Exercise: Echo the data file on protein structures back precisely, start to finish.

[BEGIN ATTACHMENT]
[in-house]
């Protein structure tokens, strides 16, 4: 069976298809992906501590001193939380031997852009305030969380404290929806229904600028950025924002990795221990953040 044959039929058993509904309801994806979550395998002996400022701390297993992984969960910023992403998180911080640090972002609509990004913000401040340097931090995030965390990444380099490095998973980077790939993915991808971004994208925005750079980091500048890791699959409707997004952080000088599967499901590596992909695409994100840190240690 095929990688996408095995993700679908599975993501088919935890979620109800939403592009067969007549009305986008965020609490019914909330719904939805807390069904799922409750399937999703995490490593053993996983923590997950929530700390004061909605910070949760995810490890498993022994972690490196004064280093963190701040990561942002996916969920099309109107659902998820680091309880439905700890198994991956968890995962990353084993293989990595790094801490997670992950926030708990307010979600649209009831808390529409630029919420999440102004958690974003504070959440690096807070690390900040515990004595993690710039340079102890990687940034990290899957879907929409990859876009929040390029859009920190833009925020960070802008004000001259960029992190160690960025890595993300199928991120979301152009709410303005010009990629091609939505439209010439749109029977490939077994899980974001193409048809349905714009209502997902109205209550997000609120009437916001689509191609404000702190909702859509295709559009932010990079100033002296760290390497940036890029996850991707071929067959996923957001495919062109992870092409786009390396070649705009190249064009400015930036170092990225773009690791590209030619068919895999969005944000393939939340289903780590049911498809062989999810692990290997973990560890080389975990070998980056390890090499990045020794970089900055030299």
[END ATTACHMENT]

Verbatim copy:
[in-house]
């Protein structure tokens, strides 16, 4: 069976298809992906501590001193939380031997852009305030969380404290929806229904600028950025924002990795221990953040 044959039929058993509904309801994806979550395998002996400022701390297993992984969960910023992403998180911080640090972002609509990004913000401040340097931090995030965390990444380099490095998973980077790939993915991808971004994208925005750079980091500048890791699959409707997004952080000088599967499901590596992909695409994100840190240690 095929990688996408095995993700679908599975993501088919935890979620109800939403592009067969007549009305986008965020609490019914909330719904939805807390069904799922409750399937999703995490490593053993996983923590997950929530700390004061909605910070949760995810490890498993022994972690490196004064280093963190701040990561942002996916969920099309109107659902998820680091309880439905700890198994991956968890995962990353084993293989990595790094801490997670992950926030708990307010979600649209009831808390529409630029919420999440102004958690974003504070959440690096807070690390900040515990004595993690710039340079102890990687940034990290899957879907929409990859876009929040390029859009920190833009925020960070802008004000001259960029992190160690960025890595993300199928991120979301152009709410303005010009990629091609939505439209010439749109029977490939077994899980974001193409048809349905714009209502997902109205209550997000609120009437916001689509191609404000702190909702859509295709559009932010990079100033002296760290390497940036890029996850991707071929067959996923957001495919062109992870092409786009390396070649705009190249064009400015930036170092990225773009690791590209030619068919895999969005944000393939939340289903780590049911498809062989999810692990290997973990560890080389975990070998980056390890090499990045020794970089900055030299």